A clatter of the wheels of heavy carts and of the hoofs of heavy horses on granite struck like hammer blows on my ears, coming from the well of the court-yard below. Soane had finished his bottle and was walking to the cupboard. He paused at the window and stood looking down.

"Strong beggars, those porters," he said; "I couldn't carry that weight of paper—not with my rot on it, let alone Callan's. You'd think it would break down the carts."

I understood that they were loading the carts for the newspaper mails. There was still time to stop them. I got up and went toward the window, very swiftly. I was going to call to them to stop loading. I threw the casement open.

Of course, I did not stop them. The solution flashed on me with the breath of the raw air. It was ridiculously simple. If I thwarted her, well, she would respect me. But her business in life was the inheritance of the earth, and, however much she might respect me—or by so much the more—she would recognise that I was a force to deflect her from the right line—"a disease for me," she had said.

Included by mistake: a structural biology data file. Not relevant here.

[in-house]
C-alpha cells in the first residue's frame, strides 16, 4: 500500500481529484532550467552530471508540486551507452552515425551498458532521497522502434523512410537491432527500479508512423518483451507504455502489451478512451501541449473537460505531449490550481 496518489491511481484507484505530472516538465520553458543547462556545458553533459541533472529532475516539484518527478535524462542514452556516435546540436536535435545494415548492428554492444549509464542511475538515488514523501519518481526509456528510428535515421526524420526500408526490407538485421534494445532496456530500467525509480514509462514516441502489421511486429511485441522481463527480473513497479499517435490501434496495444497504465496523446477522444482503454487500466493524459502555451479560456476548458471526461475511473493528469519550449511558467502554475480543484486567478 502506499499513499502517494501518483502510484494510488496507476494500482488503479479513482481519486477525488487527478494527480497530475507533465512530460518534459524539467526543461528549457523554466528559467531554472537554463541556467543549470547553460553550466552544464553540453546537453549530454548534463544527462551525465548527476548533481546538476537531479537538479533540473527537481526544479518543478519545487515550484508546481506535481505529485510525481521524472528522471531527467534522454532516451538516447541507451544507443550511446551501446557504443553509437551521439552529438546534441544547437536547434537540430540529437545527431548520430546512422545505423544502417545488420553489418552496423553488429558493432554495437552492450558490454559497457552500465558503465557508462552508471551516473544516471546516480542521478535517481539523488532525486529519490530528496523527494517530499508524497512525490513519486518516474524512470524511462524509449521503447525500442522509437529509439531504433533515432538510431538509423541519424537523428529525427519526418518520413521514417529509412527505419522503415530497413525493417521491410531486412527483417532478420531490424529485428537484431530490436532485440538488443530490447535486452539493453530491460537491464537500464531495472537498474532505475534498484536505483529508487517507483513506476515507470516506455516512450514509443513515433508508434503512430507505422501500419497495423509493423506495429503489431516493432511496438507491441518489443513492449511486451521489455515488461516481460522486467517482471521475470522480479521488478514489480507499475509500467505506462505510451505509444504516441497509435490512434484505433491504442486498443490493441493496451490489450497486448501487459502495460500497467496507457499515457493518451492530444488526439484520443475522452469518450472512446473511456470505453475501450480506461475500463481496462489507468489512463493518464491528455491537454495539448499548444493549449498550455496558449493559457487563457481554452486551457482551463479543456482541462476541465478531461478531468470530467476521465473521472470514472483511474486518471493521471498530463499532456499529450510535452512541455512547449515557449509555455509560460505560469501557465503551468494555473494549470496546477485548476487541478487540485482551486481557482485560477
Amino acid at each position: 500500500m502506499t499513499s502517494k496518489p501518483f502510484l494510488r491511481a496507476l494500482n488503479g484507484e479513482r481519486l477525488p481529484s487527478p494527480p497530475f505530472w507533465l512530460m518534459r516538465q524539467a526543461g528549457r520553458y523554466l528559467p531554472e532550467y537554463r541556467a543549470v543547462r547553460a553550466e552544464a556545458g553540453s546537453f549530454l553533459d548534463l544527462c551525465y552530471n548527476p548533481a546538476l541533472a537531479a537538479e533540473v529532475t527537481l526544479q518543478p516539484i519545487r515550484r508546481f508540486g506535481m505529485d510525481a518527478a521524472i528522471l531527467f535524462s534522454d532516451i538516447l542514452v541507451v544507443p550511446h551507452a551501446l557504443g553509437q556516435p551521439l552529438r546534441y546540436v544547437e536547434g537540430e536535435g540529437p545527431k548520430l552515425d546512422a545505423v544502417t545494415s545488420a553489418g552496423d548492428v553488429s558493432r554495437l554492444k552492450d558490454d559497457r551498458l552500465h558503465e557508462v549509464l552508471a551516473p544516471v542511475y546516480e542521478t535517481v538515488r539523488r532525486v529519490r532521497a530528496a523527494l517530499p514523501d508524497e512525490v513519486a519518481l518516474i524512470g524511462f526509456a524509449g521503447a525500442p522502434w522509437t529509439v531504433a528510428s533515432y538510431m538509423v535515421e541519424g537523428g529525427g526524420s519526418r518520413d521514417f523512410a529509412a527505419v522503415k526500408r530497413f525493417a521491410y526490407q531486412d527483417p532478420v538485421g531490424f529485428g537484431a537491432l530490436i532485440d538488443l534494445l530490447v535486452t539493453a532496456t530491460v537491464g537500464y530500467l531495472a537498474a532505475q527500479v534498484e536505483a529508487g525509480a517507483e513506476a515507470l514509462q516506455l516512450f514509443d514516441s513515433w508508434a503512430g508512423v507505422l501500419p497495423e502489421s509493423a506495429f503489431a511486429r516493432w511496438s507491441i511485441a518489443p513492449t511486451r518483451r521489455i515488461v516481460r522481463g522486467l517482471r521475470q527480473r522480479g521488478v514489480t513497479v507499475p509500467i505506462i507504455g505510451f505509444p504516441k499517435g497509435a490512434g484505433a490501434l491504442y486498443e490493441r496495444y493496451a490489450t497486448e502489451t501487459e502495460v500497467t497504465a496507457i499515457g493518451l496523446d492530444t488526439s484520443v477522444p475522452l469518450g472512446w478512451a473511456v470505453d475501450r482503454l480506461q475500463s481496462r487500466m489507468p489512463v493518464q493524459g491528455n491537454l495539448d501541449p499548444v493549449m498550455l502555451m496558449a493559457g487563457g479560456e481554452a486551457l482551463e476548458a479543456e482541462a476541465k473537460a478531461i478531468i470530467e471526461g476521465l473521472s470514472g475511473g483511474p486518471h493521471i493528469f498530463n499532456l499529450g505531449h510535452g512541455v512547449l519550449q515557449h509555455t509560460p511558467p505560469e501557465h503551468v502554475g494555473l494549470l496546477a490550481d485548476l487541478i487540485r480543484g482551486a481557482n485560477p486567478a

"What I have to do," I said, "is to show her that . . . that I had her in my hands and that I co-operated loyally."

The thing was so simple that I triumphed; triumphed with the full glow of wine, triumphed looking down into that murky court-yard where the lanthorns danced about in the rays of a great arc lamp. The gilt letters scattered all over the windows blazed forth the names of Fox's innumerable ventures. Well, he . . . he had been a power, but I triumphed. I had co-operated loyally with the powers of the future, though I wanted no share in the inheritance of the earth. Only, I was going to push into the future. One of the great carts got into motion amidst a shower of sounds that whirled upward round and round the well. The black hood swayed like the shoulders of an elephant as it passed beneath my feet under the arch. It disappeared—it was co-operating too; in a few hours people at the other end of the country—of the world—would be raising their hands. Oh, yes, it was co-operating loyally.

I closed the window. Soane was holding a champagne bottle in one hand. In the other he had a paper knife of Fox's—a metal thing, a Japanese dagger or a Deccan knife. He sliced the neck off the bottle.

"Thought you were going to throw yourself out," he said; "I wouldn't stop you. I'm sick of it . . . sick."